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Learn How to Control the Outcome of a State Complaint

08/02/12
by Pete Wright

I filed a complaint with my state department of education. The school claimed that the Behavior Intervention Plan was not valid because they had not attached the BIP to my son’s IEP.

The DOE found “no violation” because the BIP was not “attached to” or mentioned in the IEP.

Questions:

  1. To be valid, does the law require the school to attach the BIP to the IEP?
  2. If the answer is “yes,” isn’t the IEP team responsible for ensuring that appropriate documents are in place?

Review the IEP statute (20 U.S.C. 1414(d); Wrightslaw: Special Education Law, 2nd Edition, p.99).

  • Does the law say that you must attach a Behavior Intervention Plan to an IEP?
  • Does the law say that you must incorporate it by reference into the IEP?

No, it does not.

Change one fact in this situation. The person with power (in this case, the state DOE employee) wants to rule in your favor. The school argued that the child’s IEP did not have the BIP attached.

As a good judge will do, this person in power would find a reason to rule in your favor.

The judge may find:

“The school district asserts that the BIP must be physically attached to the IEP as a matter of law. The law does not require that an IEP have the BIP attached to it. A BIP is clearly a part of the child’s educational plan as set forth in the IEP.

The parties relied on the BIP to be part of the child’s educational plan, so the BIP was clearly incorporated into the IEP by reference. Thus, the BIP is part of the IEP, even though it was not mechanically stapled to the IEP.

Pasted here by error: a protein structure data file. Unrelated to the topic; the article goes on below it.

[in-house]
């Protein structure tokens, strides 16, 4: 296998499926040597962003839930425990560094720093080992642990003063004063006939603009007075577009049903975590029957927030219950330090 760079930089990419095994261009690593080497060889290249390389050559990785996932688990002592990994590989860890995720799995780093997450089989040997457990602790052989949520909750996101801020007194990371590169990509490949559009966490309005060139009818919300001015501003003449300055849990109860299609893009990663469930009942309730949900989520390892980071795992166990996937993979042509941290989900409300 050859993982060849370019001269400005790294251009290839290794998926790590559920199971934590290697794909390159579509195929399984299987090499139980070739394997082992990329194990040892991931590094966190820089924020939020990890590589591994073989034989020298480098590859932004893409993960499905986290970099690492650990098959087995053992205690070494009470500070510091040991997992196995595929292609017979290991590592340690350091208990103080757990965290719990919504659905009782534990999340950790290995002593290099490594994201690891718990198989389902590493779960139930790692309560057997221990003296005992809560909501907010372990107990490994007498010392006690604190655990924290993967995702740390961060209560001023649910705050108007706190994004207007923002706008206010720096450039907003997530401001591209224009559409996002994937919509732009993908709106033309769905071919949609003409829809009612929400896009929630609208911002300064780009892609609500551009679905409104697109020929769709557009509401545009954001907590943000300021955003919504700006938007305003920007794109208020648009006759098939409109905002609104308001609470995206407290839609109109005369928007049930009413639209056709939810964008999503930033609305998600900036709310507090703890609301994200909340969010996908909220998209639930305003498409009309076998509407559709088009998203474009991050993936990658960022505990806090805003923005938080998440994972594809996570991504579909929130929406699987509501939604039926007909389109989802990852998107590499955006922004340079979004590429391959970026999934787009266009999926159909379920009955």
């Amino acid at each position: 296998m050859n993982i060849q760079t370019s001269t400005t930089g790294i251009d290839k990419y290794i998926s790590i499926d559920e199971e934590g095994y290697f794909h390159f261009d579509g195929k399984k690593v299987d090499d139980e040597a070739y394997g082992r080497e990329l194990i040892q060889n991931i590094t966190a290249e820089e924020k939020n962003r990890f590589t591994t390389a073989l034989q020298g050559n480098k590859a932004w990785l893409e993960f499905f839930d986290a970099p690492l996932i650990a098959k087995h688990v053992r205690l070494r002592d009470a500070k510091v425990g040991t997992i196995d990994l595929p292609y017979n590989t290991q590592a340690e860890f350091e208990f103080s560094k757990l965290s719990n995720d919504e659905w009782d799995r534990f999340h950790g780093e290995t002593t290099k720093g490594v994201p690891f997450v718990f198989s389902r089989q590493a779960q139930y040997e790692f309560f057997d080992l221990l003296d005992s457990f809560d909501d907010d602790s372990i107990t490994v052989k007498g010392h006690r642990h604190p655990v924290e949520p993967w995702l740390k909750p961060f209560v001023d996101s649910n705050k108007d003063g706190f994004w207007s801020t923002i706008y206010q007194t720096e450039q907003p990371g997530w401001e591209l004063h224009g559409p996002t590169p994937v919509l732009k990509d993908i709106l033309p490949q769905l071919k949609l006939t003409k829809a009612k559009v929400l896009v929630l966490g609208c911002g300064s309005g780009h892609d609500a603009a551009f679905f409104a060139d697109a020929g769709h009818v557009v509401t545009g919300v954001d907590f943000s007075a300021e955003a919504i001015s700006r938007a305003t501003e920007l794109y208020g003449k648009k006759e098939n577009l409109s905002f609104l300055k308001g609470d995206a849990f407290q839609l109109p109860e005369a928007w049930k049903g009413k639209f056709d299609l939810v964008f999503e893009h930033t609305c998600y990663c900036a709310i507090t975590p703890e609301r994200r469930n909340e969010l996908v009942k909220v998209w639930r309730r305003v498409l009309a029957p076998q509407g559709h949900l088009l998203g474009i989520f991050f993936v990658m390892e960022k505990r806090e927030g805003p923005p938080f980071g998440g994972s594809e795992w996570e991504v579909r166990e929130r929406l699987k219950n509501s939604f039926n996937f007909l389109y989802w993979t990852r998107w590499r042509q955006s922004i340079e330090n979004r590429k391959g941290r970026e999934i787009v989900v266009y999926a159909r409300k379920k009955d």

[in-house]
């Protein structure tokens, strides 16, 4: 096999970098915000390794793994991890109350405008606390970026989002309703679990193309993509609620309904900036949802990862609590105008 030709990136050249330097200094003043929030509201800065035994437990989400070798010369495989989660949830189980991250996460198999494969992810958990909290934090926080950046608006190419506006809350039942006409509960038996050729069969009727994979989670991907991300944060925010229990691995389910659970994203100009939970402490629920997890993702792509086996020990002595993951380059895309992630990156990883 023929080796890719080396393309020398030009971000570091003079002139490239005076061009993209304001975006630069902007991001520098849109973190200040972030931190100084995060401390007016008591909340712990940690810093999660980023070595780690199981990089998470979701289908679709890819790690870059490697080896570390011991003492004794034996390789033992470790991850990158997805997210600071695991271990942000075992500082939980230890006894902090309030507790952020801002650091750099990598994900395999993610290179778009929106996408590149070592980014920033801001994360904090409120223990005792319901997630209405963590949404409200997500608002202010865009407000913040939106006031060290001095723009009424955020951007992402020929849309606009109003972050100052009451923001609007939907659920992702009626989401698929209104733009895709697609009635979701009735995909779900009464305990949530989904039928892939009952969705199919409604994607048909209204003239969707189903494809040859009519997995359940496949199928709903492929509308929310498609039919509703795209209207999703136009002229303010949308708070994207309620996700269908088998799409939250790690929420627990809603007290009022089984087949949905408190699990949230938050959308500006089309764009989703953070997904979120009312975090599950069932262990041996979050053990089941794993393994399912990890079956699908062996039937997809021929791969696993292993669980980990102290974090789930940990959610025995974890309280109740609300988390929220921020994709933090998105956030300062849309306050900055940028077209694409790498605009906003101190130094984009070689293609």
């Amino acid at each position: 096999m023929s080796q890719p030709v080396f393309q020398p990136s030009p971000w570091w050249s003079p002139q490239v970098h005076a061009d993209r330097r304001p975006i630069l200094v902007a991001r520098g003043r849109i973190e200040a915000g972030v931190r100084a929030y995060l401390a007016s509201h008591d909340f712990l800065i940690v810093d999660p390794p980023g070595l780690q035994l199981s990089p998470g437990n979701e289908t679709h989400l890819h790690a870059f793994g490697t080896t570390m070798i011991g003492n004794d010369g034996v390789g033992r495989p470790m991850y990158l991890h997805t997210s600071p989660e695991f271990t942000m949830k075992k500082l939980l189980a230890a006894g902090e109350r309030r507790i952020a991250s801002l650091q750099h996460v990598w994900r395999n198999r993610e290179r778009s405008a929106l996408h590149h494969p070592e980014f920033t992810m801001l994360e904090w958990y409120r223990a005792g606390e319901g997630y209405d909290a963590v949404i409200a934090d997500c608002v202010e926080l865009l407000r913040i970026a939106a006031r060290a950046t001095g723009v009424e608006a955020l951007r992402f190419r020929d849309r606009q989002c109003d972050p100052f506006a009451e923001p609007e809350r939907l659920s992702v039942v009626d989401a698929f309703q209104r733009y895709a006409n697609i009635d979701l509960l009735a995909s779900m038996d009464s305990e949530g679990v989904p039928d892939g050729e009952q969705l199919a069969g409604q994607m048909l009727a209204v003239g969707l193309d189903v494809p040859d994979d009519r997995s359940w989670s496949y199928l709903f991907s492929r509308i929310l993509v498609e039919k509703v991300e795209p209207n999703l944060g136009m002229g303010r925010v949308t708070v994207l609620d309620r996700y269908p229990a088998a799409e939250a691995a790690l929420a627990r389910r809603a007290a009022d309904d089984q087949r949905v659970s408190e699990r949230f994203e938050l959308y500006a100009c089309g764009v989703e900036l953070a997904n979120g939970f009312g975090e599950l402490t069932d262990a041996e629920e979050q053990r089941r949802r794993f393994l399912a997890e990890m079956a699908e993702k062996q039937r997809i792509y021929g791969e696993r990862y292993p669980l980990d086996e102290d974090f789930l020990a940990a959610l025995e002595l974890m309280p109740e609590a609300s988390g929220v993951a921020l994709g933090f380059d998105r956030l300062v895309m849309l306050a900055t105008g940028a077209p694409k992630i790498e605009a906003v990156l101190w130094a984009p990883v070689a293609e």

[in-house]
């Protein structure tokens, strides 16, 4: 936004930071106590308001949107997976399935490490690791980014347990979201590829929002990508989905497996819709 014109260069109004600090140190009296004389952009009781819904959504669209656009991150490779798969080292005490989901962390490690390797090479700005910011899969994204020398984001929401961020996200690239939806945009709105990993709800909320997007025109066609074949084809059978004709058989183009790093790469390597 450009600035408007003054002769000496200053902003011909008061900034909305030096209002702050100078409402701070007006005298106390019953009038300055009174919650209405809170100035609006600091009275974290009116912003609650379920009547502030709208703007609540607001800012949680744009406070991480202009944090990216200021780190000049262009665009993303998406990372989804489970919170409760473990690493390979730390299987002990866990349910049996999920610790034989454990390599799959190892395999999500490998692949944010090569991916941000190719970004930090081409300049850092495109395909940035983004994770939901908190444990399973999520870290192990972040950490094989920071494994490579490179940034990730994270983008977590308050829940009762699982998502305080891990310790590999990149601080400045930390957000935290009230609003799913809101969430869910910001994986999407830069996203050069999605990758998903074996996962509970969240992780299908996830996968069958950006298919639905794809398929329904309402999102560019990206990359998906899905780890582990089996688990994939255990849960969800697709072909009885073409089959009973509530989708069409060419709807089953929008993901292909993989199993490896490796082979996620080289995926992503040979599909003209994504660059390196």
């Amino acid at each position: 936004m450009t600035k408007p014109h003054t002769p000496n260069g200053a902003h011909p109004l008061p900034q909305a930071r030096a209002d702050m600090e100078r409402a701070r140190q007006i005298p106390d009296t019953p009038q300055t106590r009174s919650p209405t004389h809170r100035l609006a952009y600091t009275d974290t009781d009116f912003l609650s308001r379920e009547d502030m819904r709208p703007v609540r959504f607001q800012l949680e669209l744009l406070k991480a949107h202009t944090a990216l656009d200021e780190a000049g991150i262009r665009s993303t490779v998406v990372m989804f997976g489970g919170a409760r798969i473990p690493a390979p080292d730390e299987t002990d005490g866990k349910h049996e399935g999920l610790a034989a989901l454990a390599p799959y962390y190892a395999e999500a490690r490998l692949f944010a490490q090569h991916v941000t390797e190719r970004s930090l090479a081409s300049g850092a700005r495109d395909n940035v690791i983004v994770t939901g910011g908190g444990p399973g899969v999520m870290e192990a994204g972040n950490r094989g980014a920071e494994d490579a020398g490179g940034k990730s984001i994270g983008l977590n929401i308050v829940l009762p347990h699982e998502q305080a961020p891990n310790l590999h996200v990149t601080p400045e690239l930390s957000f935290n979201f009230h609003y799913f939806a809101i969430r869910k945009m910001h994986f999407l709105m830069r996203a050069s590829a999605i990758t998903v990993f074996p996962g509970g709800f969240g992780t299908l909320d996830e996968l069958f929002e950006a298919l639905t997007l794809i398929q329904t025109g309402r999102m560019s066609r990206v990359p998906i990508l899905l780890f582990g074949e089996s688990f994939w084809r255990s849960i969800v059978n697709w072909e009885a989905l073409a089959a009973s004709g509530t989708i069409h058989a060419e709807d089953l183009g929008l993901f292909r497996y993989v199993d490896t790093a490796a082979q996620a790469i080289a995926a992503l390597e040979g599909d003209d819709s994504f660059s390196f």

In the case above, the state DOE employee did not want to rule against the school district. If the BIP and IEP were attached by steel cables, the state DOE employee would find another reason to rule against the parent.

In our training programs, I explain that the facts and law do not control outcome. The decision-maker controls the outcome.

This happens all the time in litigation. The judge will find a way to rule for or against one party, regardless of the facts and the law.

You must make the decision-maker want to rule in your favor.

When parents write a compelling “Letter to the Stranger,” they can often accomplish this objective.

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3 responses so far ↓

  • 1 SHAREBEAR 09/09/12 at 6:53 pm

    We went to mediation this year to hash out the part of our state complaint that the DOE found to be in violation. Our mediator seemed to be impartial at first, then I noticed that start to change. He would not leave at the end of meetings (twice) and I waited outside in the parking lot to see when he would finally leave. Once he left one hour after the meeting and the other meeting I had to leave after waiting an hour and he was still there. We also observed him going to lunch with one of the teachers. He became openly hostile towards us in the last meeting as well. He and the Dir of Spec Ed. were always joking and laughing. I still cannot believe it! We ended up with very little in the end. Maybe I am just over-reacting, but I found his behavior unprofessional and he displayed partiality to the school district. Should I file a complaint?

  • 2 Lwhit 08/04/12 at 1:45 am

    Even if the BIP is not actually attached to the IEP. Shouldn’t there be an annual goal in the IEP referencing the BIP to determine the effectiveness of the BIP?

  • 3 Lynn 08/02/12 at 1:43 pm

    I’m confused. If IDEA has identified 13 categories of SpEd eligibility, why do individual states create their OWN list of categories, above and beyond those 13…???